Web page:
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Open Access Highly Accessed Technical advance

Conventional liquid-based techniques versus Cytyc Thinprep® processing of urinary samples: a qualitative approach

Eric Piaton12*, Jacqueline Faÿnel2, Karine Hutin2, Marie-Claude Ranchin2 and Michèle Cottier3

Author Affiliations

1 INSERM U.407/Université Claude Bernard Lyon 1, Faculté de Médecine Lyon Sud, 69495 Pierre Bénite Cedex, France

2 Laboratoire de Cytopathologie, Hôpital Edouard Herriot, Place d'Arsonval, 69437 Lyon Cedex 03, France

3 Laboratoire d'Histologie, CHRU de Saint-Etienne, Hôpital Nord, 42055 Saint-Etienne Cedex 2, France

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BMC Clinical Pathology 2005, 5:9  doi:10.1186/1472-6890-5-9

Published: 6 October 2005

Abstract

Background

The aim of our study was to objectively compare Cytyc Thinprep® and other methods of obtaining thin layer cytologic preparations (cytocentrifugation, direct smearing and Millipore® filtration) in urine cytopathology.

Methods

Thinprep slides were compared to direct smears in 79 cases. Cytocentrifugation carried out with the Thermo Shandon Cytospin® 4 was compared to Thinprep in 106 cases, and comparison with Millipore filtration followed by blotting was obtained in 22 cases. Quality was assessed by scoring cellularity, fixation, red blood cells, leukocytes and nuclear abnormalities.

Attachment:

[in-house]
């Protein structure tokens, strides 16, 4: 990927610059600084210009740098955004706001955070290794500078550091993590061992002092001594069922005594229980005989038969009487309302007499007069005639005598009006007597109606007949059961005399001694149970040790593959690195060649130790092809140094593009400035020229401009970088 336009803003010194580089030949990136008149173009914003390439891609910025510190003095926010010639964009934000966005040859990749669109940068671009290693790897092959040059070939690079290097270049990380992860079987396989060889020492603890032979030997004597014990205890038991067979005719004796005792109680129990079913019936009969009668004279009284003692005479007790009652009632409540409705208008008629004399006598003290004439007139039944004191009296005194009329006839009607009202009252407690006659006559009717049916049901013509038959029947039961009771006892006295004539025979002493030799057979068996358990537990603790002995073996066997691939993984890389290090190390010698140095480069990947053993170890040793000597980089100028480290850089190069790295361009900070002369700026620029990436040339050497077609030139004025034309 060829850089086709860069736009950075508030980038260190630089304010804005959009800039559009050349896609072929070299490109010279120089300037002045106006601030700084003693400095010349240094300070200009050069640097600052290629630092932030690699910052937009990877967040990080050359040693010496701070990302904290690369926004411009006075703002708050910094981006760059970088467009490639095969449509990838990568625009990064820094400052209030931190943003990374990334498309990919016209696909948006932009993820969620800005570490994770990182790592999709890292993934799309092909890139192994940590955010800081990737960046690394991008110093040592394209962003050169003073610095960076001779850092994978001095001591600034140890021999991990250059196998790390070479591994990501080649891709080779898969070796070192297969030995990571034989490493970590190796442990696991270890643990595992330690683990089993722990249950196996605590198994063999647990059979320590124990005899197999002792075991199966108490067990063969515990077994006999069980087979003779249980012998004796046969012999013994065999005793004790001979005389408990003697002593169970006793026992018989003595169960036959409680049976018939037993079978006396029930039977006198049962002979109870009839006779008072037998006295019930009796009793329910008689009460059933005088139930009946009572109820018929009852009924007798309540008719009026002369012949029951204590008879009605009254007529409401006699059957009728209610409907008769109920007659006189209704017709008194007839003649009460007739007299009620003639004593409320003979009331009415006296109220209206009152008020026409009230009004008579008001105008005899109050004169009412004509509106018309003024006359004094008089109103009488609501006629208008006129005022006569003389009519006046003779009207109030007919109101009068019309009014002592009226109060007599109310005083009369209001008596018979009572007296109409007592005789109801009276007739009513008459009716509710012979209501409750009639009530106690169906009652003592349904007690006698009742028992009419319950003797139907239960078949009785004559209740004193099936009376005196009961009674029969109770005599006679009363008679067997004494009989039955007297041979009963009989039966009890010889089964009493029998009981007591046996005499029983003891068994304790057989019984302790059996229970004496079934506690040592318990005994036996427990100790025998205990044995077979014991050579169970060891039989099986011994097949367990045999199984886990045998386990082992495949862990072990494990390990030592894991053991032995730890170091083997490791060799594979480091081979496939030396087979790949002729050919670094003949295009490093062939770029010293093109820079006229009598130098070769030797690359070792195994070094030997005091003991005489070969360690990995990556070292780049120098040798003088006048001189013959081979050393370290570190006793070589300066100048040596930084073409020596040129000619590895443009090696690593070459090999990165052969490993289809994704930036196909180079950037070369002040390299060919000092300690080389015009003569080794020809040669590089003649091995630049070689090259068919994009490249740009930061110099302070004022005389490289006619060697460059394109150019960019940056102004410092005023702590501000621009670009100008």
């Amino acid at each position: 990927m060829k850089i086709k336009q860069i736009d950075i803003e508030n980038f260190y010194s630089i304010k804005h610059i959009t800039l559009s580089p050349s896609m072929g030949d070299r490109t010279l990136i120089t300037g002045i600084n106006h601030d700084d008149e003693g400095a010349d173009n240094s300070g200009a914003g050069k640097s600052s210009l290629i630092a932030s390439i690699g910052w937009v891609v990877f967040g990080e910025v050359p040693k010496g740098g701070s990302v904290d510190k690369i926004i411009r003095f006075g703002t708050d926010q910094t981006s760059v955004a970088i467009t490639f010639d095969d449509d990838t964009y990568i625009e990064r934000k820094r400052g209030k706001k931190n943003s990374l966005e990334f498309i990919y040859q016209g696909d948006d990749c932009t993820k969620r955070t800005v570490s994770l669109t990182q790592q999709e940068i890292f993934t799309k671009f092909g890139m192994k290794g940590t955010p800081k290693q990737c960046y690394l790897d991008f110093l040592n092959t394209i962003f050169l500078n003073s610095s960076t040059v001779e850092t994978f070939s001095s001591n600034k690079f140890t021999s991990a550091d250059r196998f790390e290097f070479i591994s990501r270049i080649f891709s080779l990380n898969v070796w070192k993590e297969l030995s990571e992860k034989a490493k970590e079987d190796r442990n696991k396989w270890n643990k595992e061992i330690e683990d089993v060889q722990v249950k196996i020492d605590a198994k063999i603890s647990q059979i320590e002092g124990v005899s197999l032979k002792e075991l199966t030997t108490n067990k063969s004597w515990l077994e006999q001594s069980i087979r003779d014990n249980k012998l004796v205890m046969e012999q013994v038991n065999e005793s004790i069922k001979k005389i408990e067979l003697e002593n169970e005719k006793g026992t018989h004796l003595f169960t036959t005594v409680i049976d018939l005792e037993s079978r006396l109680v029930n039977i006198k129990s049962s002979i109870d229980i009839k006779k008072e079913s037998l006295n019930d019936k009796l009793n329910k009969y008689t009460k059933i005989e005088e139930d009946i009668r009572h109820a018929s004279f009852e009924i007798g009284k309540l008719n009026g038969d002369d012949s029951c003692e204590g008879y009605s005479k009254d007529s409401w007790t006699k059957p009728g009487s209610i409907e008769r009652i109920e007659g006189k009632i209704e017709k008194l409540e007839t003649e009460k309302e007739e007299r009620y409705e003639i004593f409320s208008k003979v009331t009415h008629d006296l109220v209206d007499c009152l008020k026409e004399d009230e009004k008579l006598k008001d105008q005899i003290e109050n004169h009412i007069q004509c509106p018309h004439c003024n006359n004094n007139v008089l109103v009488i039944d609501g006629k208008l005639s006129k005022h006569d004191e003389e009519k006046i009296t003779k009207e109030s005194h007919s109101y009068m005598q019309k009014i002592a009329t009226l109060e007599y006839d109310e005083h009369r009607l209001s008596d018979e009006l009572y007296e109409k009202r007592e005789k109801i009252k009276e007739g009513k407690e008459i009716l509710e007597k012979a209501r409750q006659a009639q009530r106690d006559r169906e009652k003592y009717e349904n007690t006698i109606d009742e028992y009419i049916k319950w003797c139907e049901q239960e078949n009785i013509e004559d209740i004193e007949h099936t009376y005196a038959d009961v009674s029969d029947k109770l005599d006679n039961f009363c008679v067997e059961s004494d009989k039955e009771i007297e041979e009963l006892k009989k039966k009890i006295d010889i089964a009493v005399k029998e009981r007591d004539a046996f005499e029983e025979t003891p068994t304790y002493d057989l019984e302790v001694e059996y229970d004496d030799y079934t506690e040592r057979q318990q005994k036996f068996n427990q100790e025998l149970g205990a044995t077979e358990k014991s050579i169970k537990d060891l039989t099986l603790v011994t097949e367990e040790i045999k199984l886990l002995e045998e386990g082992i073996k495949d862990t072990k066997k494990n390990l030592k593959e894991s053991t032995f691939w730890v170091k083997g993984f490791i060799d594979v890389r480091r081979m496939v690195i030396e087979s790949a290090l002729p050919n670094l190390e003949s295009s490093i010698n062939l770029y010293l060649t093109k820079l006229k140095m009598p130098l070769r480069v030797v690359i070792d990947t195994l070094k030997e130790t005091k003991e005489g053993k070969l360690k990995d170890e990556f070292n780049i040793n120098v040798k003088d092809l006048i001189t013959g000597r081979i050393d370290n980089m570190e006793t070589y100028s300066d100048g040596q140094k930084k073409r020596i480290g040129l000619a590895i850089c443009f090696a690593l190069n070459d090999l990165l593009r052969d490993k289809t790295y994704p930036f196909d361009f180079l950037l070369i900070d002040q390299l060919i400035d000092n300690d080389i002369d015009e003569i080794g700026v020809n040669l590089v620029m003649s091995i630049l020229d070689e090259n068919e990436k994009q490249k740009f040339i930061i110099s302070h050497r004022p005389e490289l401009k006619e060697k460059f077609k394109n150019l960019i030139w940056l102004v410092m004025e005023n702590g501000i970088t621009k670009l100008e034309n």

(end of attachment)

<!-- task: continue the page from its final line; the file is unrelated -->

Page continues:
Results

The data show that 1) smearing allows good overall results to be obtained, 2) Cytocentrifugation with reusable TPX® chambers should be avoided, 3) Cytocentrifugation using disposable chambers (Cytofunnels® or Megafunnel® chambers) gives excellent results equalling or surpassing Thinprep and 4) Millipore filtration should be avoided, owing to its poor global quality. Despite differences in quality, the techniques studied have no impact on the diagnostic accuracy as evaluated by the rate of abnormalities.

Conclusion

We conclude that conventional methods such as cytocentrifugation remain the most appropriate ones for current treatment of urinary samples. Cytyc Thinprep processing, owing to its cost, could be used essentially for cytology-based molecular studies.